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Waste Land Movie Review - -

Waste Land 

Reviewed by Damien Straker on November 23rd, 2011
presents a film directed by Lucy Walker
Starring: Vik Muiz
Running Time:
98 mins
Rating: TBA
Released:  December 1st, 2011




The title of this documentary is derived from T. S. Eliot's apocalyptic poem The Waste Land, where the world has been polluted by modernity. Director Lucy Walker isn't as bleak about her project because the film has the framework of a simple feel good story. Yet under the surface is anger, hurt and true humanity. It was appreciated through the eyes of artist Vik Muniz who obtained a new perspective on the world. He's extremely wealth and popular but prior to this film he was unsatisfied with his materialist lifestyle. On the edge of Rio de Janeiro is Jardim Gramacho, the world's largest garbage dump. "Catadores" or pickers are people hired by the ACAMJG (Association of Collectors of the Metropolitan Landfill of Jardim Gramacho) to organise the garbage there into recycles so the materials can be sold. Vik initially intended to paint the catadores with rubbish since he is adept in collecting everyday things for his projects. One of his most famous works is called "Sugar Children", where he used sugar from the plantations in St. Kitts to develop images of the children working there. The purpose of this is to retain a tangible connection to his subjects as he constructs the works. It seems to remind him of what he is really illustrating, physically and metaphorically.

This same method surfaced during the Waste Land project. He discovered that beneath the rubbish were real people who suffered and sometimes didn't even know their own situations. Vik's wife commented that some of them are in denial and that taking them out of their environments would potentially disrupt their minds. It was a valid point because many of the people working on the landfill had been there since childhood. They scavenged through the enormous rubbish piles willingly but were smart enough to organise it into piles so it could be sold and recycled efficiently. They showed their colour and intelligence to Vik through some of their quotes like '99 cans is not 100' and 'it's not rubbish because it can be recycled'. His empathy is clearly articulated in the documentary. He said that he used to grow up in poverty and suggested that he could have been working in the landfill. This is what developed his connection on camera and why he chose to make them the focus of the works. He auctioned off the paintings he made of them so that he could use the money to improve their lives. One of the most humorous paintings Vik design was a recreation of Jacques-Louis David's "The Death of Marat" in an old tub.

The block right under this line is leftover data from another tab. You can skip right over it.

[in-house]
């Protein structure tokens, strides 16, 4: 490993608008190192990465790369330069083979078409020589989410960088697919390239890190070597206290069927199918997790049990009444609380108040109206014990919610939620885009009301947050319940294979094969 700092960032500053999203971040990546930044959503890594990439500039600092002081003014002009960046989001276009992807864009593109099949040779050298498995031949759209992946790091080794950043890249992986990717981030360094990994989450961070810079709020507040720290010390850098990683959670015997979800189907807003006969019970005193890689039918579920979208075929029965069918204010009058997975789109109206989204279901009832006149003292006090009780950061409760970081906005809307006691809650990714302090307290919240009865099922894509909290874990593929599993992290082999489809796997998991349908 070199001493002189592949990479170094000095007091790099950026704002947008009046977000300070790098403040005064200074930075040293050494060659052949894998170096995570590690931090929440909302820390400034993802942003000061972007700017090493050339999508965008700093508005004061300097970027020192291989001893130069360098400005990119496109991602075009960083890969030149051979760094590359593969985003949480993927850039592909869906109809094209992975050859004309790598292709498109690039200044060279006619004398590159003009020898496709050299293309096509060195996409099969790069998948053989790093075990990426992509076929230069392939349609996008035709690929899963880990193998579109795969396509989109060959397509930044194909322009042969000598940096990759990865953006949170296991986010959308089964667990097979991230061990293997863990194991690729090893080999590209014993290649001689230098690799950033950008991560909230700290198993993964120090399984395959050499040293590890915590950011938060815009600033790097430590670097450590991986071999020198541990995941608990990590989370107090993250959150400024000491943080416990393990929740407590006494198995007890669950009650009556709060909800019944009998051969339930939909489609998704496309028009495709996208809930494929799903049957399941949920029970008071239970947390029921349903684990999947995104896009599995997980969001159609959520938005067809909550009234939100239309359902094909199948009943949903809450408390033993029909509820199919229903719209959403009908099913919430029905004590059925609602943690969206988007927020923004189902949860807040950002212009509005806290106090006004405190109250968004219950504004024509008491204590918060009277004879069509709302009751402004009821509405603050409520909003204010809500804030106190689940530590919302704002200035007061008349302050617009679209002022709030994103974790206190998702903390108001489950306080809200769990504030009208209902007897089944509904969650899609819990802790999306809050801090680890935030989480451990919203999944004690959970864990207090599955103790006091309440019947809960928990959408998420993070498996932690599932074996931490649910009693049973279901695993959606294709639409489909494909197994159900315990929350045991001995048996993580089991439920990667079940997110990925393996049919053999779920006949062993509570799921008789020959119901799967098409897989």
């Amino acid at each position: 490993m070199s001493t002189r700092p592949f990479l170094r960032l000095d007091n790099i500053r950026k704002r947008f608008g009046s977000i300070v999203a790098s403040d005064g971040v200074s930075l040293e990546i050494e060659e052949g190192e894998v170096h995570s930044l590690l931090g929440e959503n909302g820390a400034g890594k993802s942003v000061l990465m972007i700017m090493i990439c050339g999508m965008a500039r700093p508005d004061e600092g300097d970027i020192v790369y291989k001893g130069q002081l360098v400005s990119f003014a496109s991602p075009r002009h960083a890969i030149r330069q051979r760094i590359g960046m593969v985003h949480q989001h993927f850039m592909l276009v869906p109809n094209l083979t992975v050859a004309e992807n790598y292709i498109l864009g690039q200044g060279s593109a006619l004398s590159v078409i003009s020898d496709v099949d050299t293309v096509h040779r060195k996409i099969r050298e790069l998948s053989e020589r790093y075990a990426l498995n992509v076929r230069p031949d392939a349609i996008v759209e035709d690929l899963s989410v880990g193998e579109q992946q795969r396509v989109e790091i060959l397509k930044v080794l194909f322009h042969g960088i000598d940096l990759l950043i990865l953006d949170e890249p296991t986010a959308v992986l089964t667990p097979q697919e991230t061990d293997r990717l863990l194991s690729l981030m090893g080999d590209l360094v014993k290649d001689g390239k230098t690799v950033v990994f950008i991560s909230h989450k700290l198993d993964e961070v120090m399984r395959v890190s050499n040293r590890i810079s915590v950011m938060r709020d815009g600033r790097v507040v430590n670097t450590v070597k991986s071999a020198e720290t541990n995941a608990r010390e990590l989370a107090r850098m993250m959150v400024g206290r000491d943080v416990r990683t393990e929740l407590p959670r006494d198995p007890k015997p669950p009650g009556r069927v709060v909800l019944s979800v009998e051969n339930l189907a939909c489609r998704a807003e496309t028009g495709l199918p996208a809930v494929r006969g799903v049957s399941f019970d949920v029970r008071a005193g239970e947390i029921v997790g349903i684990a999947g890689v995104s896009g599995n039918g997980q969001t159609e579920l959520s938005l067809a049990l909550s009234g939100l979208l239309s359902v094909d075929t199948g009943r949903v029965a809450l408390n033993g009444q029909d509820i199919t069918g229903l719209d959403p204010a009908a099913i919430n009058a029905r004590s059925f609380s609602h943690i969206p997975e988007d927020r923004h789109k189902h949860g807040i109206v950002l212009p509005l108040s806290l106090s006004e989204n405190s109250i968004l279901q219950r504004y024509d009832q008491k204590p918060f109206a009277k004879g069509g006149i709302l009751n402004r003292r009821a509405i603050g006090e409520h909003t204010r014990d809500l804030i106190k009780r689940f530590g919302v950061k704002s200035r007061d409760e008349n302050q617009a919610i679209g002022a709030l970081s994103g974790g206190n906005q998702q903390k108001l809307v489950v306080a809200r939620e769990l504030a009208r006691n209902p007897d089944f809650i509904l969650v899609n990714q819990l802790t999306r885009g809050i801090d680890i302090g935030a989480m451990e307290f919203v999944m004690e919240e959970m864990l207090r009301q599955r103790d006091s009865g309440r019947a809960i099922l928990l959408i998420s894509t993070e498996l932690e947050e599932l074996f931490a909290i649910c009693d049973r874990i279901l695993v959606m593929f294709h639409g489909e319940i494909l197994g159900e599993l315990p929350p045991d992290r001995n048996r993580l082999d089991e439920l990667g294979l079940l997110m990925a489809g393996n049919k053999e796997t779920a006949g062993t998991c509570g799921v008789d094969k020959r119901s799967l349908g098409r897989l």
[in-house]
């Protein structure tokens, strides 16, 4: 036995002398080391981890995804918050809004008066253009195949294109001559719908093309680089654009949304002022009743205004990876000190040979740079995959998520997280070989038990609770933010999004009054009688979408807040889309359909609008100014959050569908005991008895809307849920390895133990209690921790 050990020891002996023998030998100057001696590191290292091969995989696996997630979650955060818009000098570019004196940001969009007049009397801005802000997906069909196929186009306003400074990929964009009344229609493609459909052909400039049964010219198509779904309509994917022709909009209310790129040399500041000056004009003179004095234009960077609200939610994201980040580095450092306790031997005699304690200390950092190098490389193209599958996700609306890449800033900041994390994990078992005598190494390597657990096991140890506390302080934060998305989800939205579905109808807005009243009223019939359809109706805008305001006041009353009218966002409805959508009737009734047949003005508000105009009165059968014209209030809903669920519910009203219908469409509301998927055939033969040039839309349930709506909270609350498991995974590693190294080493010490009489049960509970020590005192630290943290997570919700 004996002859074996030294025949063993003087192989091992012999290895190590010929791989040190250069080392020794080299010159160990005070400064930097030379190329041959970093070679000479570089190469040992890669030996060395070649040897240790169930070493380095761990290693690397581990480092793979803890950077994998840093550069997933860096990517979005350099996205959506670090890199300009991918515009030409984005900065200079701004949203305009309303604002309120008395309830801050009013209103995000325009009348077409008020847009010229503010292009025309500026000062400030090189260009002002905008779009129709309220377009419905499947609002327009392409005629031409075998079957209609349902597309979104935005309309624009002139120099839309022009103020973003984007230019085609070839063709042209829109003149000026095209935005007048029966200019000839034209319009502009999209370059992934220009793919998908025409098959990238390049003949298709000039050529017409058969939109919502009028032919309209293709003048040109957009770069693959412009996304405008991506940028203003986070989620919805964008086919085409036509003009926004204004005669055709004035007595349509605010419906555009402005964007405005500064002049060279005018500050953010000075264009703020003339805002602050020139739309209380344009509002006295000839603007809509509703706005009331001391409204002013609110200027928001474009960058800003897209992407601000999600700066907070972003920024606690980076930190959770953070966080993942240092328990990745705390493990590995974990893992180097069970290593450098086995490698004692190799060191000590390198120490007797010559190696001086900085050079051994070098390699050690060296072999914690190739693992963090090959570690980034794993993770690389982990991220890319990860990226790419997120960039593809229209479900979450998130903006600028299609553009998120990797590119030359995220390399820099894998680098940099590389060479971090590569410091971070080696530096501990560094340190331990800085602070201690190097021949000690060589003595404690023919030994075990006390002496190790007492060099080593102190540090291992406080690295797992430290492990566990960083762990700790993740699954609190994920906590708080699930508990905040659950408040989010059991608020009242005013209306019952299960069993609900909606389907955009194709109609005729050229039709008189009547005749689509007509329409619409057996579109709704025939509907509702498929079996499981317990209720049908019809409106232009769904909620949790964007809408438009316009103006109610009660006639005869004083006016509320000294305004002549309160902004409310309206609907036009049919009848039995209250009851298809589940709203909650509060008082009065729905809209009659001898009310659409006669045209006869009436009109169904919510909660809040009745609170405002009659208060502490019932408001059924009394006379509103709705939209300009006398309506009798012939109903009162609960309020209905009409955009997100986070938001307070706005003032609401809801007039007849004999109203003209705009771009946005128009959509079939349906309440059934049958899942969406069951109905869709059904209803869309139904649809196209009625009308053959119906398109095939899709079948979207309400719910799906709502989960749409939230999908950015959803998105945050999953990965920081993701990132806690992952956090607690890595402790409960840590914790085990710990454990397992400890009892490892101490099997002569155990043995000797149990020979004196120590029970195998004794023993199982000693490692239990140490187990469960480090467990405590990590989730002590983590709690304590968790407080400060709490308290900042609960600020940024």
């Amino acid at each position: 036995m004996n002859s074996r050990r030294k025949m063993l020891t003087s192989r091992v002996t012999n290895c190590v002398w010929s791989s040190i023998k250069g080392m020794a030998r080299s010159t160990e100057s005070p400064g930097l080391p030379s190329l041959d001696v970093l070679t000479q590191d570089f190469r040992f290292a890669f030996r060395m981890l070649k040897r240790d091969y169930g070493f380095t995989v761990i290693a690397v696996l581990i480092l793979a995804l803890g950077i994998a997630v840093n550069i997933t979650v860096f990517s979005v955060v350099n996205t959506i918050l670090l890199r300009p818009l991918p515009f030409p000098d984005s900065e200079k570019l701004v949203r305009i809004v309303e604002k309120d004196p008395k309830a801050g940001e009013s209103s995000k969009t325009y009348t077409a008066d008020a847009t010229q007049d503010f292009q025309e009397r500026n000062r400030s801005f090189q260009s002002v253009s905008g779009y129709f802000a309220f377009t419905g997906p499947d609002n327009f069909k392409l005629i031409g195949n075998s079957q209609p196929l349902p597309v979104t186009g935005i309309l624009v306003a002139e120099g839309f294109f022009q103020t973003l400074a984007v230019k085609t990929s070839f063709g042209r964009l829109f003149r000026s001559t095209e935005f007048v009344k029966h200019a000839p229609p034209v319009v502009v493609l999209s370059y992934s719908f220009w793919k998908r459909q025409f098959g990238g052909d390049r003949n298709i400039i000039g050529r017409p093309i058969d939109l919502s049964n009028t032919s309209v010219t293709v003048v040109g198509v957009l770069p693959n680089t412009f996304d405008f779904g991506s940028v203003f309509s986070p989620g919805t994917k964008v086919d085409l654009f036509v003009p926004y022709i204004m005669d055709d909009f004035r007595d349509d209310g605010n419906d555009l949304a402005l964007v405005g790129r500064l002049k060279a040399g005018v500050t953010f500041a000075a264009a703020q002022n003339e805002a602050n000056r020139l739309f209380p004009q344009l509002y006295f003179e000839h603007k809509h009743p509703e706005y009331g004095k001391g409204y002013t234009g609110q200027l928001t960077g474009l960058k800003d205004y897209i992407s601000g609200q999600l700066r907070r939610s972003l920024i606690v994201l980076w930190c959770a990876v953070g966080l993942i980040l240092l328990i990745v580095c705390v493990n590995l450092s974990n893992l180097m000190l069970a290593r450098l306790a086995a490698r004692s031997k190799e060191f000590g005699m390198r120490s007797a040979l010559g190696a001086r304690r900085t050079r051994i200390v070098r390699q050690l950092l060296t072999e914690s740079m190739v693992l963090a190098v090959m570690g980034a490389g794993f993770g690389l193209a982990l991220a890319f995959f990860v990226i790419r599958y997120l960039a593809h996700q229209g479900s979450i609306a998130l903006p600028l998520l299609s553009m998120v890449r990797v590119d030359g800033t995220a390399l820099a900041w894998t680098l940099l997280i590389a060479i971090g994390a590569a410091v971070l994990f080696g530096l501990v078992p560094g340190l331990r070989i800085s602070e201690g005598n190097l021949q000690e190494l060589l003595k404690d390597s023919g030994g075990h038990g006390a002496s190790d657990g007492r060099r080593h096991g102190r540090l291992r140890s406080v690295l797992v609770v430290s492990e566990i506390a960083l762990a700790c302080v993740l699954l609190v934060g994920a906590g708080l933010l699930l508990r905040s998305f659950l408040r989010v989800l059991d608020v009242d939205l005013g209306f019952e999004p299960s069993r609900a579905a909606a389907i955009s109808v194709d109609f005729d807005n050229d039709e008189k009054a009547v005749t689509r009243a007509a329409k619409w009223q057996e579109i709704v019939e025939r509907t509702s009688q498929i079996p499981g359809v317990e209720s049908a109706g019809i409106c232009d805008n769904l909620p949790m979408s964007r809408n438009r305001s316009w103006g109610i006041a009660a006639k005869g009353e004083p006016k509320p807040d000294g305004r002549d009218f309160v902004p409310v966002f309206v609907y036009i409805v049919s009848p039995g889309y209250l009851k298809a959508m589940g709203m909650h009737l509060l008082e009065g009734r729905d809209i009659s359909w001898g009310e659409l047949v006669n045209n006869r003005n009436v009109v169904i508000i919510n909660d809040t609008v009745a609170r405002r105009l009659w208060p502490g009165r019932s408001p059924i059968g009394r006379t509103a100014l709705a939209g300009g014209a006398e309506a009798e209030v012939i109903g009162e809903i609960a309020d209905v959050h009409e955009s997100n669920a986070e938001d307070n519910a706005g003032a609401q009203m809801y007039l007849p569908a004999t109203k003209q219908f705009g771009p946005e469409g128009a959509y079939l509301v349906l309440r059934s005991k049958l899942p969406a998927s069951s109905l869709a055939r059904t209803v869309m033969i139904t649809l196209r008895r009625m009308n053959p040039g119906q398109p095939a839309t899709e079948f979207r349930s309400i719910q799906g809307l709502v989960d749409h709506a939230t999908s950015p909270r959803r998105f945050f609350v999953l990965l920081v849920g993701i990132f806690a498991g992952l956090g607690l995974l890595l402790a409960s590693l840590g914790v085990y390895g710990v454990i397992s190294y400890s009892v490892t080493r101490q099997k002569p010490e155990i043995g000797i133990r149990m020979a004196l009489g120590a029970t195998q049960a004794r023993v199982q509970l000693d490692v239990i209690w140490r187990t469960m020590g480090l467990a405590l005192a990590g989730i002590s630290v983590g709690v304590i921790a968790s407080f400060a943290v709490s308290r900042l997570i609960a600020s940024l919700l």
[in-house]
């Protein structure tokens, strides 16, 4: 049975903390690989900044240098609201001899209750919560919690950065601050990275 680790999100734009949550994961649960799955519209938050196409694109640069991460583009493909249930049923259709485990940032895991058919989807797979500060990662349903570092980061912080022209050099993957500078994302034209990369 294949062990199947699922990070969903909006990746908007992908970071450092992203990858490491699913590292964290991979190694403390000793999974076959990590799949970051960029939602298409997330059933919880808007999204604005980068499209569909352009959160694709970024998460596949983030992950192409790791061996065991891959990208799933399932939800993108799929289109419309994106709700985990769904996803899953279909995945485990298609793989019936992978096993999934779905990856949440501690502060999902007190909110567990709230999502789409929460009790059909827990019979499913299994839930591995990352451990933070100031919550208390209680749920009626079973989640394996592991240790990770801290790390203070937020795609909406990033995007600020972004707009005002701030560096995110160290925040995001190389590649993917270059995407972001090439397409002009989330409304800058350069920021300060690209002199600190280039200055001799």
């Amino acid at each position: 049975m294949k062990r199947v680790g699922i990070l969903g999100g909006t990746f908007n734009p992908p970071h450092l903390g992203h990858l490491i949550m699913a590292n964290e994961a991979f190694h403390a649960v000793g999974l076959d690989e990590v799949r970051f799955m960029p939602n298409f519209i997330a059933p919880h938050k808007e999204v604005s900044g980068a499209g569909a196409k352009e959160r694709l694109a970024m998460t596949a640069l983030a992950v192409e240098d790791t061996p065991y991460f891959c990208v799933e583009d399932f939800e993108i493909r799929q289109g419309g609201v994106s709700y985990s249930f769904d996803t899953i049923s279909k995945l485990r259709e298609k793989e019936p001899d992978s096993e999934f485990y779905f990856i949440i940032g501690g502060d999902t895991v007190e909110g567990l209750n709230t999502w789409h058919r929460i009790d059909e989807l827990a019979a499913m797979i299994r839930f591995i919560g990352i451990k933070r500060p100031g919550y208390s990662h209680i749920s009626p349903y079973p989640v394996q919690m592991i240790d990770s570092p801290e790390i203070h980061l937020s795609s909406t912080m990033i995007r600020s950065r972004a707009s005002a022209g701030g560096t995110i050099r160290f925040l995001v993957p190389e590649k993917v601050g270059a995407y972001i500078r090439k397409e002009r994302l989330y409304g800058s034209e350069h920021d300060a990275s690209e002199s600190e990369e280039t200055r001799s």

The class elements of Waste Land are its most surprising socio-political concerns. Many of the pickers stated they were frowned upon by people, who were not only wealthy, but well-educated Brazilians too. One of the common responses was that they don't care about being dirty because it was a more honest line of work than the prostitution in the area. The pickers in the film are distinguishing because of their courageous attitude but also because their stories are moving too. One of the women commented that she hated working in the landfill. She described how when her son died his body was wrapped in a plastic bag. Another woman recalled how she saw a baby left in the rubbish, which seemed deeply affecting for her because she had children of her own. The hurt beneath these people, who were so diligent towards a thankless task, gives the film emotional pull.

It is a nice movie because it's about someone who simply wanted to use his own wealth, status and creativity to do better by others. It's very cleanly photographed and one of the most interesting shots is a wide angle of Vik sitting in his quarters, surrounded by all the junk on his wall, showing his isolation. This is just after he said that he was unfulfilled by how materialistic his life became. The only thing wrong with the film is that the Portuguese subtitles are in a white font, which means that in bright areas they are sometimes impossible to read. If it were a Hollywood picture people would call Waste Land sentimental and predictable. Yet the importance of the documentary is that its subjects and their attitudes are real and that there are still genuinely kind and hardworking people in the world. I find that alone extremely refreshing. 


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